MacIver News Service | August 22, 2017

By Ola Lisowski

[Sturtevant, Wis…] The Joint Committee on Finance hit the road on Tuesday, holding a public hearing on Foxconn at Gateway Technical College in Sturtevant, Wisconsin. The budget committee met for five and a half hours and heard testimony from a range of people, from state and local officials to concerned citizens.

As the MacIver News Service reported last week, the full Assembly passed a Foxconn incentives package last Thursday. The Senate opted to refer the legislation to the powerful budget committee.

The exact location of the potential Foxconn plant has yet to be released, but it will be somewhere in the Racine and Kenosha area. At the last public hearing, held by the Assembly Committee on Jobs and the Economy, numerous individuals asked for a hearing in Southeast Wisconsin, where Foxconn is set to break ground. On Tuesday, Joint Finance delivered.

Members of the Walker administration, including Secretary of Administration Scott Neitzel and Wisconsin Economic Development Corporation Secretary and CEO Mark Hogan, testified first, speaking about the enormous opportunity Foxconn represents for the state of Wisconsin.

“With this investment by Foxconn, two of the top five technology companies in the world will have located and invested in southeastern Wisconsin since 2013,” Neitzel testified, referring to Amazon’s Kenosha facility, which opened in 2015. “The groundwork was laid for our team to be successful.”

Several representatives also testified in front of the committee, including Rep. Tod Ohnstad (D-Kenosha) and Rep. Cory Mason (D-Racine). Both testimonies focused on the incredible potential for jobs in Southeast Wisconsin, while making sure to highlight their concerns about the incentive package’s waiver of several environmental rules for Foxconn and WEDC’s record tracking companies that have received taxpayer-backed loans.

Ohnstad, the ranking Democrat on the Assembly Committee on Jobs and the Economy, voted against the bill in committee but voted for it when it reached the full Assembly. Mason, who is running for mayor of Racine, has been vocal both about his interest in the project and about his hesitations. The only other Assembly Democrat to vote for the bill was Assembly Minority Leader Rep. Peter Barca (D-Kenosha), who was present at the hearing but did not testify.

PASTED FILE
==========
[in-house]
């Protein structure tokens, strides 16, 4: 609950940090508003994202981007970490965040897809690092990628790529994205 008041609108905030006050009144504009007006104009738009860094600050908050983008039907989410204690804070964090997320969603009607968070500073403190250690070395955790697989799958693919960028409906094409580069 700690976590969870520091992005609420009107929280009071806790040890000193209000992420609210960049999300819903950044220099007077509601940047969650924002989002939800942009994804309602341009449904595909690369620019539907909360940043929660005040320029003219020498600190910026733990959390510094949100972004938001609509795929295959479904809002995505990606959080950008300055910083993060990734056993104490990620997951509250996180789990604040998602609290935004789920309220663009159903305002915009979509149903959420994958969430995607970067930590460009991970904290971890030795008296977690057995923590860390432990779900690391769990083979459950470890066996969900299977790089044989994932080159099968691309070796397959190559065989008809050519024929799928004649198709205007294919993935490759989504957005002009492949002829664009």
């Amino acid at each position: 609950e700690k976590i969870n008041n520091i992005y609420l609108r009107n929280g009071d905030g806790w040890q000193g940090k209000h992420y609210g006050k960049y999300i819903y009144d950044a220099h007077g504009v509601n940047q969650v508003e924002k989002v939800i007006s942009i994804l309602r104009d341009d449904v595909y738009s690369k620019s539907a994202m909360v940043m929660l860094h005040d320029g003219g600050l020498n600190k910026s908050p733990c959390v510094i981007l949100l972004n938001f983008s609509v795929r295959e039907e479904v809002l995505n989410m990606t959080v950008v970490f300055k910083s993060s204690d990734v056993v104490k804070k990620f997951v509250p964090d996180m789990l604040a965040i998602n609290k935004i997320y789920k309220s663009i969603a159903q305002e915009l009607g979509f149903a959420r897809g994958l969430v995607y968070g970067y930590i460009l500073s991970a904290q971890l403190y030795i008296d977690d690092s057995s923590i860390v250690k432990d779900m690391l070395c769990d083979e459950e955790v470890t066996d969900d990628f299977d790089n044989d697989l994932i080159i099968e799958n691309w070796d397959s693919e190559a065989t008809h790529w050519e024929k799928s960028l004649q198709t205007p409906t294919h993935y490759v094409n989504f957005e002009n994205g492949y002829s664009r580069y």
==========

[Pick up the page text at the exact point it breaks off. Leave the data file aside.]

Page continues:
Foxconn would receive a total of $2.85 billion in tax credits over the 15-year lifetime of a specially created Electronics and Information Technology Manufacturing Zone (EITM) – if the world’s largest manufacturer of liquid-crystal display panels comes through on constructing its first North American plant in Wisconsin and fills all of the proposed 13,000 jobs, at an average annual salary of $53,875.

At the hearing, Hogan confirmed that the median salary at the sprawling Foxconn campus will be close to $54,000. That was in response to the notion that the average salary figure touted by the administration – also $54,000 – could be significantly inflated by a few high salaries.

Hogan also pushed back on the idea that LCD screens could become obsolete before the state’s investment is realized, a talking point opponents have been hammering for weeks.

“This company has 55,000 patents,” Hogan said. “This is a company where research and development is part of their DNA.”

The bill includes up to $1.5 billion in refundable tax credits for job creation, but only jobs paying between $30,000 and $100,000 a year would be eligible.

Proponents describe the bill as a “pay-as-you-grow” incentives package.

Foxconn also would be eligible for a refundable credit of up to 15 percent of its capital expenditures in the zone. Aggregate payments for the capital tax refund could not top $1.35 billion, according to a review by the Legislative Fiscal Bureau. Credits would be paid from the state’s General Purpose Revenue appropriations.

In a Break-Even Analysis, the review projects the state wouldn’t begin making money on the Foxconn deal until 2042. However, the very same memo notes that such projections must be viewed with caution.

“(A)ny cash-flow analysis that covers a period of nearly 30 years must be considered highly speculative, especially for a manufacturing facility and equipment that may have a limited useful life,” according to the memo.

Adding to the LFB’s note of caution about their analysis was a report released on Monday commissioned by the Wisconsin Technology Council that found for every $1 of public investment, the Foxconn project could generate an additional $3.90 for Wisconsin’s economy.

During Tuesday’s hearing, members of the public raised concerns about the potential environmental impact Foxconn could have, especially given the bill’s waiving of a typically-required environmental impact statement. One administration official highlighted the fact that massive facilities for Amazon, Uline, and Epic Systems all got waivers for the environmental impact statement.

At least one JFC member questioned the notion that Foxconn should be treated differently than businesses already in Wisconsin. Sen. Sheila Harsdorf (R-River Falls) asked the administration to justify the inclusion of a sales tax exemption for Foxconn, saying “I don’t believe most businesses get that.”

For the administration, it came down to the massive opportunity Foxconn presents for the entire state.

“They’re not going to spend the dollars unless they’re here,” Hogan said, noting that the Bucks Arena also received a sales tax exemption. Asked why the deal is different than any other, his answer was decisive.

“Foxconn is taking an industry segment that does not exist in the United States, and they’re taking it from Asia, and they’re moving it to Wisconsin.”

This article appears courtesy of the MacIver Institute.
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